Newport Marriott

For the past few years, we’ve been SPG Platinum and then Bonvoy Platinum, and as a result of the number of nights we’ve put in in the past year, we have now reached Titanium status. While we were saddened to see SPG go, and were skeptical about becoming Marriott people, we are happy to report that we are quite pleased with the new arrangement and have found the Marriott experience to be delightful.

The Newport Marriott was beyond our expectations. Clean, bright, and situated right on the harbor, it was the perfect location for two people looking to explore downtown Newport. The safety protocol put in place to protect its guests was apparent from the minute we walked in the door, with hand sanitizer stations, masked employees and guests, and an easy check-in experience with the added protection of plexiglass at the front desk.

We only stayed one night, but I wish we’d stayed here the whole time. It was an easy walk to all of the restaurants and shops with a convenient location and a view that screamed, “You’ve arrived in Newport. Check out these sailboats!”

Surf Club, Newport

This is the first place we stopped to have a drink and take in our surroundings. After a four hour drive and a GPS that took us over the George Washington Bridge, the Surf Club’s outdoor venue was an inviting space for us to pull up a chair, sip an ice cold Narragansett, and take a deep breath. We didn’t eat here, but we salivated at the look of the food at nearby tables.

Midtown Oyster Bar

A few days after my mother-in-law’s surgery that went horribly wrong, I promised her that I wouldn’t eat another raw oyster until she got better and could eat them with me. I kept that promise from July 1, 2019 to July 16, 2020. Although I was tempted on several occasions, I did not indulge in any oysters for over a year. I hoped with all my might that we’d get to share a cold plate of oysters with her again, but sadly, it wasn’t meant to be.

Midtown Oyster Bar didn’t see me coming, but I had an oyster craving that needed to be fulfilled and this was just the place to get me the goods. 2 dozen oysters and a bottle of crisp, white wine on their upstairs deck was what seemed to be the most appropriate introduction to Rhode Island I could have ever arranged. I just wish my mother-in-law was there to slurp those salty mollusks with me.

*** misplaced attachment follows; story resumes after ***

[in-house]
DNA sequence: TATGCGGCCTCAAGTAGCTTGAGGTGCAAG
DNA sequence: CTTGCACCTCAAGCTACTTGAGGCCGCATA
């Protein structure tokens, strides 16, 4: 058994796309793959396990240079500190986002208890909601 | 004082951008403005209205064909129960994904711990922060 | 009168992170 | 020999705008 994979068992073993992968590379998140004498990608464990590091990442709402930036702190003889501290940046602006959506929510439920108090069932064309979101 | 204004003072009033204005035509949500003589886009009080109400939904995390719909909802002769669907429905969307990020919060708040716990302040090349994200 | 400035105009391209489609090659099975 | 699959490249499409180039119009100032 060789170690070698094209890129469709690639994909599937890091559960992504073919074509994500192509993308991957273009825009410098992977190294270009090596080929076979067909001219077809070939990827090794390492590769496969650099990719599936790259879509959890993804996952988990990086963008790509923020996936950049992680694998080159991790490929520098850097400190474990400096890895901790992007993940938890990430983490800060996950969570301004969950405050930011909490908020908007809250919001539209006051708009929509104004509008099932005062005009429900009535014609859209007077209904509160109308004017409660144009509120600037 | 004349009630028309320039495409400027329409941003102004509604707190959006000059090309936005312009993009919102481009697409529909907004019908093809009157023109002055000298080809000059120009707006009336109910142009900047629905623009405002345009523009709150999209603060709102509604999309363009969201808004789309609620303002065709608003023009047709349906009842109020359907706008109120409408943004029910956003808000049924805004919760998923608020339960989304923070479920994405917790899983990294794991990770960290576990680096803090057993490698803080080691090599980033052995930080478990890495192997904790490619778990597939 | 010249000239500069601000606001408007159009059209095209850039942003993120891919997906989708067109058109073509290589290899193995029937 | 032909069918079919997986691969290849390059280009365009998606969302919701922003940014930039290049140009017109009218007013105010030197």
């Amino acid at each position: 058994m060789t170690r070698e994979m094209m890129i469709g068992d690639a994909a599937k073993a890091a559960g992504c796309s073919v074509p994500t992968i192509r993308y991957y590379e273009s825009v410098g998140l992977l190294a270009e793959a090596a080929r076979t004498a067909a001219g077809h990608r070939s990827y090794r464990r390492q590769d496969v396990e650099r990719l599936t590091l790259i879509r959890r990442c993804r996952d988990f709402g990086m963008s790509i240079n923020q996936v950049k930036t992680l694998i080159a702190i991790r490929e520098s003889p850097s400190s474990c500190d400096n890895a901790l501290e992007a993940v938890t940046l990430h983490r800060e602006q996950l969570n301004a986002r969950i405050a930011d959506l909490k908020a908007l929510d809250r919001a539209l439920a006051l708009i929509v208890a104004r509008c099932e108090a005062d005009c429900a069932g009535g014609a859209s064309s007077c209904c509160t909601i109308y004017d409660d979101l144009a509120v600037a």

Salvation Cafe

This is one of my favorite finds on this trip. I found it through the extensive research I do prior to going on any trip, and for some reason, I felt gravitated towards eating here. I am so glad we took the chance on this place because the quality of the food was superb and the outdoor dining was so cozy. Here we had the best fried calamari that we’ve ever had, and a fish burrito that provided just the right combination of carbs and fish to coat my belly after all of those oysters.

The Black Pearl

I know everyone says that the clam chowder here is the best clam chowder there is, and that’s because it’s true. It’s damn near perfect, actually. If you haven’t had clam chowder here, then you haven’t had clam chowder. The broth is creamy but light, and the clams are chopped and numerous. I mean, more numerous then you’d expect for a cup of soup. It will blow your mind, and after a rain soaked walk along the coast, it’s the only thing you need.

Nomi Park

Oh, Nomi Park. This is a tough one to write about. I told you I’d get back to that overpriced yet delicious dinner that overlooked the off ramp of a busy Rhode Island highway. Nomi Park’s food and cocktails are phenomenal, but the prices are steep. It’s a newly opened restaurant that’s part of the newly opened Wayfinder Hotel. The Wayfinder is an old hotel that has been renovated into a chic, exceptionally well-designed boutique hotel. This is where we stayed for the remainder of our trip, and well, we learned a very good lesson. Don’t stay at hotels that have only been open a few months.

While it is situated outside of downtown Newport, adjacent to a closed casino and that busy off-ramp, the Wayfinder’s Instagram, website, and glowing reviews will have you saying and justifying to yourself, “It’s okay that it’s not downtown. There is a pool, and cute rooms, and an overly inviting lobby.” No, it’s not the Relais & Châteaux, and well, it’s not even the Newport, Marriott, but it’s different with definite potential. It’s just not ready yet. They are definitely experiencing some growing pains, and I’m always hesitant to write negatively about a place on our blog. I will reserve my judgment for now (they did open during a global pandemic) and just say this: give this place some time before booking. One day, I could see it being great (it’s just going to take a few years).